D C electrical current light and heat for coop?

Discussion in 'Coop & Run - Design, Construction, & Maintenance' started by Don Jr, Sep 23, 2009.

  1. Don Jr

    Don Jr Chillin' With My Peeps

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    I am asking for advice and ideas. I just can not get electricity to the coop, but i want them to be comfortable this winter. Also I want egg production not to decline to much due to cold and lack of light.
     
  2. teach1rusl

    teach1rusl Love My Chickens

    Some posters have mentioned solar lights from Lowes, Home Depot, etc. Also there are lights that strictly use batteries. Others will chime in I'm sure....
     
  3. SUNNYSIDE BROWNS

    SUNNYSIDE BROWNS New Egg

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    :d
     
    Last edited: Sep 23, 2009
  4. gumpsgirl

    gumpsgirl Overrun With Chickens Premium Member

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    I am planning to buy a solar powered light from Sam's Club. They have them here right now for $35, which is for the light and solar panel.

    As far as heat goes, I wouldn't add that. I think it would mess them up, going from warm to cold all day long. As long as you make sure your coop is dry and draft free (those two things are the most important), they will get along okay. We had a week of below freezing temps here this past winter and all of my birds did just fine. [​IMG]
     
  5. patandchickens

    patandchickens Flock Mistress

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    It is easy to buy a battery-powered shed light for you to turn on if you have to work out there after dark (although personally I think a headlamp is often more convenient).

    Because there is no convenient way to put it on a timer, though, that will not work so well if you really want to add light in hopes of increasing winter laying (which may or may not make any difference *to your particular birds* and which there are debatable pros and cons of). The easiest solution for that is probably to get one or several of the cheapie solar-powered yard lights, like to light a path, and set them up so the panel is outside of the coop facing south but the lightbulb is inside the coop. If you are living right, you will find that the few pathetic hours of post-sunset light they provide are just right to give you 14+ hrs of "daylength". It may require some fiddling, but is otherwise straightforward [​IMG]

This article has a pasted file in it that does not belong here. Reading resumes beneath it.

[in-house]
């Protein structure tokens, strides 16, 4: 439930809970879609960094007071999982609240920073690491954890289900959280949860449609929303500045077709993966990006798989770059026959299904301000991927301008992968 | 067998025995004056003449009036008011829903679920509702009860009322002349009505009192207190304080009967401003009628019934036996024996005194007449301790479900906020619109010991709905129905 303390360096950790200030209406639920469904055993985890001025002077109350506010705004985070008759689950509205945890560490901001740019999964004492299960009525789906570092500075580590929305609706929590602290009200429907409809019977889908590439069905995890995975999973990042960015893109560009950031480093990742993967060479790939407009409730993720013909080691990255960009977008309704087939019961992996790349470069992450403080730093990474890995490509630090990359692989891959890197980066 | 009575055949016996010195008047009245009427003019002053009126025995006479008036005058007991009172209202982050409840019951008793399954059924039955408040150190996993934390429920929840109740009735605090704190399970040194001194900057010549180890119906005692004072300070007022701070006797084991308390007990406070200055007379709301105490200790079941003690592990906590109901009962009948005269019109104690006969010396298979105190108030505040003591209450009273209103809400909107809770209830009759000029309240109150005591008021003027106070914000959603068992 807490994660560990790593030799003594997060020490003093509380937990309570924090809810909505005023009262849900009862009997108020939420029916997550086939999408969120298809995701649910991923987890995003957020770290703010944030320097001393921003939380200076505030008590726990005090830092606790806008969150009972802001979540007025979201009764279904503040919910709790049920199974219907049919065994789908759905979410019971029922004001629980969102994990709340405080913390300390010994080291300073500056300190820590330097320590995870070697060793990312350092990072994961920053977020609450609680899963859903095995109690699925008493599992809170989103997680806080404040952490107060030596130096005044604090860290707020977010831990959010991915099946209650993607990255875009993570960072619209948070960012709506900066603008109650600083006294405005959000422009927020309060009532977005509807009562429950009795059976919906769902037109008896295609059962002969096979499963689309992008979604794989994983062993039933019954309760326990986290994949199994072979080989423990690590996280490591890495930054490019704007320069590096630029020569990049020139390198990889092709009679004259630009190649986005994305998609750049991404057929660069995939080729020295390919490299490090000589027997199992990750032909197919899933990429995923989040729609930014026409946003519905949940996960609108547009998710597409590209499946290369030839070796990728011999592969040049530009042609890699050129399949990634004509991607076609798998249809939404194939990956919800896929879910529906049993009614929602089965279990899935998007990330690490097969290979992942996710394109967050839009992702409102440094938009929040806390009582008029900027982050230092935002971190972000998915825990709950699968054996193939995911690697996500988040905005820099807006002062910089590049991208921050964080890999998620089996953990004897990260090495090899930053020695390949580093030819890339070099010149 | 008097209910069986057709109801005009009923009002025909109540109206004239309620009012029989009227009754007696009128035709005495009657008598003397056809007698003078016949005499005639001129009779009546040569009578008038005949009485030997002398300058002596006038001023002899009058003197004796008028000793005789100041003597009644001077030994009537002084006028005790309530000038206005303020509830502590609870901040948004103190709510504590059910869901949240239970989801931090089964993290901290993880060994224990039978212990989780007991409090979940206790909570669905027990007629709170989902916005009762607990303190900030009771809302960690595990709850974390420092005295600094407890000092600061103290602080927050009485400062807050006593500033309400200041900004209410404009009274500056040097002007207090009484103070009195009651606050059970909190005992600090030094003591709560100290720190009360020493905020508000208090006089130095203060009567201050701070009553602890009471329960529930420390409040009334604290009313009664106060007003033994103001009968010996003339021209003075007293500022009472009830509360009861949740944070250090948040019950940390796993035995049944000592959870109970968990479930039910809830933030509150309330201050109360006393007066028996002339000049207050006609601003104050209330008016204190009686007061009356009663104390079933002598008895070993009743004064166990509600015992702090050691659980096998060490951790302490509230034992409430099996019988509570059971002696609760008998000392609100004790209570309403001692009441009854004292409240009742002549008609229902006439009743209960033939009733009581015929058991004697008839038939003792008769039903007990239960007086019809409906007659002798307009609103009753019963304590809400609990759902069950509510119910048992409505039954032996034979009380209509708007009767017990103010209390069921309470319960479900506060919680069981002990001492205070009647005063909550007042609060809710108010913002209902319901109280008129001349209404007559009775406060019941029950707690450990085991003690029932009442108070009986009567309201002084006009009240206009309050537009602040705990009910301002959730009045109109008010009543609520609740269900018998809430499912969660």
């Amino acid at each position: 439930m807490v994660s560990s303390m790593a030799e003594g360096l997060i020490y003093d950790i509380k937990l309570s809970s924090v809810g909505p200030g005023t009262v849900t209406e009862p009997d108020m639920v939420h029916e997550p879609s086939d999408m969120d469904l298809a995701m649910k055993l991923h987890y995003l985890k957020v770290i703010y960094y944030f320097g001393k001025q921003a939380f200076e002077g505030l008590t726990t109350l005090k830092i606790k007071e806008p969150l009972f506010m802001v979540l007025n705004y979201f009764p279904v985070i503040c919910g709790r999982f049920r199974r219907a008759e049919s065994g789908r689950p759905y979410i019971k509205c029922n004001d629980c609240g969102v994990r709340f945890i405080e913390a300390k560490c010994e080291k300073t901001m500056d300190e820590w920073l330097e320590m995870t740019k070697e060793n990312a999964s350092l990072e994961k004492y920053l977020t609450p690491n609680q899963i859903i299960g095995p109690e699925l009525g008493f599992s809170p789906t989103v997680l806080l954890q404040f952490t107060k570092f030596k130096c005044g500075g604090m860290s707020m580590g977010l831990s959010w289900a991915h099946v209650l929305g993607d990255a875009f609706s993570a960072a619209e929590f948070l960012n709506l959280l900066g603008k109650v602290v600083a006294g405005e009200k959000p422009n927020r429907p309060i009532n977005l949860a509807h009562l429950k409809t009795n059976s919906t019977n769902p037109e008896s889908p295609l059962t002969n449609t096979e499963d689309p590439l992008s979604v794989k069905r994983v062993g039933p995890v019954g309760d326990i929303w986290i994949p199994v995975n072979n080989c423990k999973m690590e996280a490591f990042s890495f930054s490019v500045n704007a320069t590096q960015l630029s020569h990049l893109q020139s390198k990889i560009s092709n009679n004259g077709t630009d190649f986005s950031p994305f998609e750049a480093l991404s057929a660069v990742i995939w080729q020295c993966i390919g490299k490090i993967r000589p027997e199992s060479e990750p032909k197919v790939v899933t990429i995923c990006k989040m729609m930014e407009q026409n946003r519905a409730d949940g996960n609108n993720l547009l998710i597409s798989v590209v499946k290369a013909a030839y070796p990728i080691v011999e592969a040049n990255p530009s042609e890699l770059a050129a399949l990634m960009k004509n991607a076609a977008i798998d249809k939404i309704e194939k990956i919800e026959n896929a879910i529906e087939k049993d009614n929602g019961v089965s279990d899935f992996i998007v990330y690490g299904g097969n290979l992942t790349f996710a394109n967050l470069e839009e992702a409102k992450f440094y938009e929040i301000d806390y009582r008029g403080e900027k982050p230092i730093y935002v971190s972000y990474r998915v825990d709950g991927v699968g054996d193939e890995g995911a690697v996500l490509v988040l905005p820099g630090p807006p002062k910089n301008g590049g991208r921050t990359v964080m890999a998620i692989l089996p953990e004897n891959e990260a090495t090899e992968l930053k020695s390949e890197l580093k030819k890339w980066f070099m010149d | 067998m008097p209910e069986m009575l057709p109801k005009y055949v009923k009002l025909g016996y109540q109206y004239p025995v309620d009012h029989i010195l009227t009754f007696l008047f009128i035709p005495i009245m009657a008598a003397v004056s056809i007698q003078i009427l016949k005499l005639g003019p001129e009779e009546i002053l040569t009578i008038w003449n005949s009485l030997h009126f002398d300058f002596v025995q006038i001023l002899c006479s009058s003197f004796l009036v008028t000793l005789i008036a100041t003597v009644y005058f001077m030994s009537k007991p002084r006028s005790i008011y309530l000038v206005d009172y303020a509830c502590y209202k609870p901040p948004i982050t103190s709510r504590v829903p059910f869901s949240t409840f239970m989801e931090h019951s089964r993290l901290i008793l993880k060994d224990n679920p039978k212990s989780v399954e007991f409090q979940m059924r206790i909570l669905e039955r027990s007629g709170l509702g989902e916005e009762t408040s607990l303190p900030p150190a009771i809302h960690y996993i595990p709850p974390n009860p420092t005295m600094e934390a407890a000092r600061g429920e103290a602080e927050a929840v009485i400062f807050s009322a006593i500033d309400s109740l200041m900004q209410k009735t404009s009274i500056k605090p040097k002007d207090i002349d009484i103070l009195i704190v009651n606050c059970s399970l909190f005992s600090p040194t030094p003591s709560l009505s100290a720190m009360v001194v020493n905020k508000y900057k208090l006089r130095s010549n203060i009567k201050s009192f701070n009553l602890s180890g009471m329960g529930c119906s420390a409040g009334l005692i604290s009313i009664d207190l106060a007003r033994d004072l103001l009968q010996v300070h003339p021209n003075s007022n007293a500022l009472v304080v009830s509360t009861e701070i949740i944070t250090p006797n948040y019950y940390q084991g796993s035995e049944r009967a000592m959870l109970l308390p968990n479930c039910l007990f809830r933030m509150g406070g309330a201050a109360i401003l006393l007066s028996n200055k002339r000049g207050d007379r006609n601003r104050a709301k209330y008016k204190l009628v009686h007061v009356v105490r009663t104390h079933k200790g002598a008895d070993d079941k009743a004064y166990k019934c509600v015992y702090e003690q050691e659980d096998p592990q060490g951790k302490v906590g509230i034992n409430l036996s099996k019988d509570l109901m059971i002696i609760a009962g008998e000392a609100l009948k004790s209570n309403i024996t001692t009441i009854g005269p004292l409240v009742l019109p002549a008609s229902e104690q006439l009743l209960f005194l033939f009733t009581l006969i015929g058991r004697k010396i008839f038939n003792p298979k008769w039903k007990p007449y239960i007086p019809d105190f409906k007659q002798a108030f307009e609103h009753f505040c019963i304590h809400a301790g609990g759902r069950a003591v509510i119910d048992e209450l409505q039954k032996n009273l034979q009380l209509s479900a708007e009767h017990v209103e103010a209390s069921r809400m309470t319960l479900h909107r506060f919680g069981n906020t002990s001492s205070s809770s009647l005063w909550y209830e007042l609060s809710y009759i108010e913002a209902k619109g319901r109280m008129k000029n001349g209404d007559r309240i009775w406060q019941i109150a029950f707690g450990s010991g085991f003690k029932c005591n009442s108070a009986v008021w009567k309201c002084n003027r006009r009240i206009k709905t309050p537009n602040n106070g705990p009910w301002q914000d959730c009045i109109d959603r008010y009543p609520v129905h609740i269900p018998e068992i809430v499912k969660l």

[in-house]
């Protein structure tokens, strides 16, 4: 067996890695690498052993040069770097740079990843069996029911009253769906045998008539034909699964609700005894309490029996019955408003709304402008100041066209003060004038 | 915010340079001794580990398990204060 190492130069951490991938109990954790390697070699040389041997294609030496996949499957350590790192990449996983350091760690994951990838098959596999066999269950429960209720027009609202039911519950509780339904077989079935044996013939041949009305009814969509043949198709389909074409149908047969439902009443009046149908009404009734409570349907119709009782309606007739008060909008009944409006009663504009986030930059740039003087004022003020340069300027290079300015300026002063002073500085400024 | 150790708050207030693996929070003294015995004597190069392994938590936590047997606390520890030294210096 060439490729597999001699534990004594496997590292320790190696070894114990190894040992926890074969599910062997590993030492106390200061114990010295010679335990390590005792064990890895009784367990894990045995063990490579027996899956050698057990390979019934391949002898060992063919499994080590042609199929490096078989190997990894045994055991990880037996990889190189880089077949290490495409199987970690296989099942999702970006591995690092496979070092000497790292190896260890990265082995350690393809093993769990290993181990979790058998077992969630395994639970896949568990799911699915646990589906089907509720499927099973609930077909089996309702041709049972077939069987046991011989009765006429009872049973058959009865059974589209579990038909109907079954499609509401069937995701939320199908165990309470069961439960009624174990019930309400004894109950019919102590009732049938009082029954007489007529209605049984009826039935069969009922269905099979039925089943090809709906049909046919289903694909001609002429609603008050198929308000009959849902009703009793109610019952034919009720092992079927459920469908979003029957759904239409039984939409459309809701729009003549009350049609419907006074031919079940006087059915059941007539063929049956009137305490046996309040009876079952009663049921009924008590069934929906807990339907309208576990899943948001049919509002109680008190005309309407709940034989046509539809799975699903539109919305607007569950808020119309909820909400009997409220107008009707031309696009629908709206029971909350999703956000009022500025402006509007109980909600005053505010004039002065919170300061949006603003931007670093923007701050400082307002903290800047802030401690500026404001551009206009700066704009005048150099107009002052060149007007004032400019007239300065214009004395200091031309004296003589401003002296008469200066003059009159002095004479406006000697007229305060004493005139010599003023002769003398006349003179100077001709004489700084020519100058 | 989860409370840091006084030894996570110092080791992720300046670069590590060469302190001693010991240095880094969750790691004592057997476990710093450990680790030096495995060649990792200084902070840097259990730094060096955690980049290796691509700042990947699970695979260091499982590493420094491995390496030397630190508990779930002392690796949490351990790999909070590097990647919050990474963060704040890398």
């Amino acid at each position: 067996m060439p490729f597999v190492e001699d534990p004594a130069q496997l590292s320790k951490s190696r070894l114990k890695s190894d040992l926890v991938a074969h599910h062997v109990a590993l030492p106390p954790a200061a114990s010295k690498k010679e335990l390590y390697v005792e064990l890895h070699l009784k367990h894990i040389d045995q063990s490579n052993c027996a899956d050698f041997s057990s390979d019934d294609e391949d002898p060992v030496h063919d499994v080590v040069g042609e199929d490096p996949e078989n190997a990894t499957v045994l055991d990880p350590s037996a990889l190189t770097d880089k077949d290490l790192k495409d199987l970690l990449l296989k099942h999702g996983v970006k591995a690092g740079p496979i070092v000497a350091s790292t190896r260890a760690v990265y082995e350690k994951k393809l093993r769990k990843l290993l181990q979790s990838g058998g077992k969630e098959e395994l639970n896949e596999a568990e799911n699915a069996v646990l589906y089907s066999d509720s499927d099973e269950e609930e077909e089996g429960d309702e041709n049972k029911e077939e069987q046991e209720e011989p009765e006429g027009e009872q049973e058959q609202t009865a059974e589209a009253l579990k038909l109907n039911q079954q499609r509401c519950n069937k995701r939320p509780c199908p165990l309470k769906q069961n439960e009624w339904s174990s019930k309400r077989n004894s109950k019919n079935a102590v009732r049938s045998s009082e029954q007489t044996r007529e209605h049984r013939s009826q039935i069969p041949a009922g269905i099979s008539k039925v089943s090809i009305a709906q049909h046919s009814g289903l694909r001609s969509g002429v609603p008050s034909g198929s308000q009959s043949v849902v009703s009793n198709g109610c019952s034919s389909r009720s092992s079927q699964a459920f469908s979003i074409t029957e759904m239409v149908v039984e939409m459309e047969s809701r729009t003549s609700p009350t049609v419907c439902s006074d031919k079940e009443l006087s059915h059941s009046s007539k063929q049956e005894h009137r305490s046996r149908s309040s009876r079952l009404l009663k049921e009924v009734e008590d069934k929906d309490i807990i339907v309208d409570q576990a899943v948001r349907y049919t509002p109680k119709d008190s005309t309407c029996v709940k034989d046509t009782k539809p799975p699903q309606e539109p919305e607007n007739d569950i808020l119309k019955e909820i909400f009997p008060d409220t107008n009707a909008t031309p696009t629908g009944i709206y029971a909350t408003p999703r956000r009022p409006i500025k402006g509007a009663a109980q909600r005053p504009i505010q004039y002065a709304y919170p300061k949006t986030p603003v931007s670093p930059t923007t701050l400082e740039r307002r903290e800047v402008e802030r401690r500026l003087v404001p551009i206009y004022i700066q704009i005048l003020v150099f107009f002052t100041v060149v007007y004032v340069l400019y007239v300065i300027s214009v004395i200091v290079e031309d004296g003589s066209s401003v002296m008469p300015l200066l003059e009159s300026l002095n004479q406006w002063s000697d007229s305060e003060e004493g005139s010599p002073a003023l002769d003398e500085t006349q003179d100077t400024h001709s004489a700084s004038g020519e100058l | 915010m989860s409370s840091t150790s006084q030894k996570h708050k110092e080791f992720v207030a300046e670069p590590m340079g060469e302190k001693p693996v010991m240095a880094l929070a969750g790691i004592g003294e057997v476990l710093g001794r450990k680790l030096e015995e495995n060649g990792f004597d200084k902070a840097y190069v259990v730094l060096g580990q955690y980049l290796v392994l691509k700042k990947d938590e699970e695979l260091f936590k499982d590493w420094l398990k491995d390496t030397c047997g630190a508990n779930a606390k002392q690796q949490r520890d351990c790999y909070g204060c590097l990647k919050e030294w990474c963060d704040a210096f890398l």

But, you are in Mississippi? That;s pretty far south - how short do your winter days even GET? Surely there is not more than a month or six weeks when you would even *possibly* want extra light on the basis of hoping to increase laying?

    As far as heat, a) you do NOT need winter heat in mississippi [​IMG] and b) you are not going to get it from a battery setup anyhow, not unless you invest many thousands of dollars in a serious solar setup which would just be silly. You really, really do not need it anyhow though [​IMG]

    Good luck, have fun,

    Pat
     
  6. MIKE555444

    MIKE555444 Chillin' With My Peeps

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    I have not found an economical solar solution for supplying serious extra light for when they need daylight or heat. I finally gave up and bought the wiring and ran it about 140' to my coop. One single strand of 18 gage wire 250' long cost about $59 and will carry enough current for a timer/light and my electric fence. Most small solar lights just don't carry enough watts to give sufficient light for 2 extra hours a day and certainly not enough solar power for heat without spending thousands of dollars.

    With somewhat mild winders I will probably use a very low watt heater or lamp to break the chill during the coldest part of winter.
     

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